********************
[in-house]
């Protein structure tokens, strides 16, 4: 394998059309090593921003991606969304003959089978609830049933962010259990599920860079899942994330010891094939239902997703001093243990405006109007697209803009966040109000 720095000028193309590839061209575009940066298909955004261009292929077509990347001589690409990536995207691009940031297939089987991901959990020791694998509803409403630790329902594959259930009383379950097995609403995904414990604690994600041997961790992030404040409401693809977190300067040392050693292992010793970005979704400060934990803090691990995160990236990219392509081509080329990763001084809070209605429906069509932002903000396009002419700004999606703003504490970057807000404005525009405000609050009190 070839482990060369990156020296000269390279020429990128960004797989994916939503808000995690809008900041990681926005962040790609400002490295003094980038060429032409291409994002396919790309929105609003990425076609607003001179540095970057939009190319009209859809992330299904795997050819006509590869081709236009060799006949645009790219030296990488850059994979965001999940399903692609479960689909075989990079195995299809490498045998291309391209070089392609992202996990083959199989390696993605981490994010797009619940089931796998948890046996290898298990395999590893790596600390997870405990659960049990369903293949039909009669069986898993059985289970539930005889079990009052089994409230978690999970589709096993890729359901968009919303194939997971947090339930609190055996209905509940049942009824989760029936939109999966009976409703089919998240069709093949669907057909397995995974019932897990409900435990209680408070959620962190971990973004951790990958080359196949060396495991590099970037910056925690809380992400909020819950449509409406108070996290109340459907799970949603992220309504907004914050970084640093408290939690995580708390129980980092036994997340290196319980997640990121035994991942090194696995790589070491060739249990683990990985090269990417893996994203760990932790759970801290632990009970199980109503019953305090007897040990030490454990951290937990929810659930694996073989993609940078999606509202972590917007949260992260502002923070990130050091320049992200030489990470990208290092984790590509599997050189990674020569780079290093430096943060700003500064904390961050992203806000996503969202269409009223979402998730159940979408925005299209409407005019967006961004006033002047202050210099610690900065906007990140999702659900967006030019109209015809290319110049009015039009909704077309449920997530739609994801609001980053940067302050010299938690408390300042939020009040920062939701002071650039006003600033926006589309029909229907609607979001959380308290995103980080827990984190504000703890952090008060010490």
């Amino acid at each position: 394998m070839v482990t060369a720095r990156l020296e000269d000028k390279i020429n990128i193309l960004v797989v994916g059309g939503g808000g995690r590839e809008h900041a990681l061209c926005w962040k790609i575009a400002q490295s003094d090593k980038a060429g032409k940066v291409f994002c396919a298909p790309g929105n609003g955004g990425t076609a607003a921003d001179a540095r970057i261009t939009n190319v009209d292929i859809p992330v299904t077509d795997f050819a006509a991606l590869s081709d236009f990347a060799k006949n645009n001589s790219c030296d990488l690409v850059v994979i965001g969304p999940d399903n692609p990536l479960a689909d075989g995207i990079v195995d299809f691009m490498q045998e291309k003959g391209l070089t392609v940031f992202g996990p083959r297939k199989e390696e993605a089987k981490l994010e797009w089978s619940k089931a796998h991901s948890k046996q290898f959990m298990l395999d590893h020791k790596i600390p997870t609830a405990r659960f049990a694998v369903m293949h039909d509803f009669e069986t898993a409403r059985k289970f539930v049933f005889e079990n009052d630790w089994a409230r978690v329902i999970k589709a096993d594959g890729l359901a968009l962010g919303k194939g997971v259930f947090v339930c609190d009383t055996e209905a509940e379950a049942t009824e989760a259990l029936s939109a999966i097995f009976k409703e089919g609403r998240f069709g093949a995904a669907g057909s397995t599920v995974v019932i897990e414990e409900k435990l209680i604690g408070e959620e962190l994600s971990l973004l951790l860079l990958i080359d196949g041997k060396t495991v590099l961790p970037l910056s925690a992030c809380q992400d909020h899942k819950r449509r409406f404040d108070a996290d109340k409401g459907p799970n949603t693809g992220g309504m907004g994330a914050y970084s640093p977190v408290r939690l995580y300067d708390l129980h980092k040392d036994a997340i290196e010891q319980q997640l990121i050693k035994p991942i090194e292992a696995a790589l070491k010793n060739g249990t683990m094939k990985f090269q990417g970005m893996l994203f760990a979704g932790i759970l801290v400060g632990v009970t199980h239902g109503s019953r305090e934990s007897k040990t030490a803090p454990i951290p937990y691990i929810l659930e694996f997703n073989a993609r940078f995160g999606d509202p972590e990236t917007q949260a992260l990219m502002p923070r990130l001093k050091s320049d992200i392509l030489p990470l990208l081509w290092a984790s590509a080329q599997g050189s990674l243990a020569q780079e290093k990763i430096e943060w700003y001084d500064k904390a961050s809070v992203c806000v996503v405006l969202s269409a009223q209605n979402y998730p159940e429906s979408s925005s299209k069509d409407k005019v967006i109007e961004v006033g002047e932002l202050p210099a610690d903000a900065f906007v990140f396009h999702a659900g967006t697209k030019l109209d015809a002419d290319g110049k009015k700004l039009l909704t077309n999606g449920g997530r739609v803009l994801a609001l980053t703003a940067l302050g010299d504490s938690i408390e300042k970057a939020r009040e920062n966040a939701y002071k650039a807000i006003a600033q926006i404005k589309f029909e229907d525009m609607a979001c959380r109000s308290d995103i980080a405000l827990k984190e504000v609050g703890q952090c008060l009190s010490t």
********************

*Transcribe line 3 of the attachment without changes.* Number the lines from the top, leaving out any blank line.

């Amino acid at each position: 394998m070839v482990t060369a720095r990156l020296e000269d000028k390279i020429n990128i193309l960004v797989v994916g059309g939503g808000g995690r590839e809008h900041a990681l061209c926005w962040k790609i575009a400002q490295s003094d090593k980038a060429g032409k940066v291409f994002c396919a298909p790309g929105n609003g955004g990425t076609a607003a921003d001179a540095r970057i261009t939009n190319v009209d292929i859809p992330v299904t077509d795997f050819a006509a991606l590869s081709d236009f990347a060799k006949n645009n001589s790219c030296d990488l690409v850059v994979i965001g969304p999940d399903n692609p990536l479960a689909d075989g995207i990079v195995d299809f691009m490498q045998e291309k003959g391209l070089t392609v940031f992202g996990p083959r297939k199989e390696e993605a089987k981490l994010e797009w089978s619940k089931a796998h991901s948890k046996q290898f959990m298990l395999d590893h020791k790596i600390p997870t609830a405990r659960f049990a694998v369903m293949h039909d509803f009669e069986t898993a409403r059985k289970f539930v049933f005889e079990n009052d630790w089994a409230r978690v329902i999970k589709a096993d594959g890729l359901a968009l962010g919303k194939g997971v259930f947090v339930c609190d009383t055996e209905a509940e379950a049942t009824e989760a259990l029936s939109a999966i097995f009976k409703e089919g609403r998240f069709g093949a995904a669907g057909s397995t599920v995974v019932i897990e414990e409900k435990l209680i604690g408070e959620e962190l994600s971990l973004l951790l860079l990958i080359d196949g041997k060396t495991v590099l961790p970037l910056s925690a992030c809380q992400d909020h899942k819950r449509r409406f404040d108070a996290d109340k409401g459907p799970n949603t693809g992220g309504m907004g994330a914050y970084s640093p977190v408290r939690l995580y300067d708390l129980h980092k040392d036994a997340i290196e010891q319980q997640l990121i050693k035994p991942i090194e292992a696995a790589l070491k010793n060739g249990t683990m094939k990985f090269q990417g970005m893996l994203f760990a979704g932790i759970l801290v400060g632990v009970t199980h239902g109503s019953r305090e934990s007897k040990t030490a803090p454990i951290p937990y691990i929810l659930e694996f997703n073989a993609r940078f995160g999606d509202p972590e990236t917007q949260a992260l990219m502002p923070r990130l001093k050091s320049d992200i392509l030489p990470l990208l081509w290092a984790s590509a080329q599997g050189s990674l243990a020569q780079e290093k990763i430096e943060w700003y001084d500064k904390a961050s809070v992203c806000v996503v405006l969202s269409a009223q209605n979402y998730p159940e429906s979408s925005s299209k069509d409407k005019v967006i109007e961004v006033g002047e932002l202050p210099a610690d903000a900065f906007v990140f396009h999702a659900g967006t697209k030019l109209d015809a002419d290319g110049k009015k700004l039009l909704t077309n999606g449920g997530r739609v803009l994801a609001l980053t703003a940067l302050g010299d504490s938690i408390e300042k970057a939020r009040e920062n966040a939701y002071k650039a807000i006003a600033q926006i404005k589309f029909e229907d525009m609607a979001c959380r109000s308290d995103i980080a405000l827990k984190e504000v609050g703890q952090c008060l009190s010490t």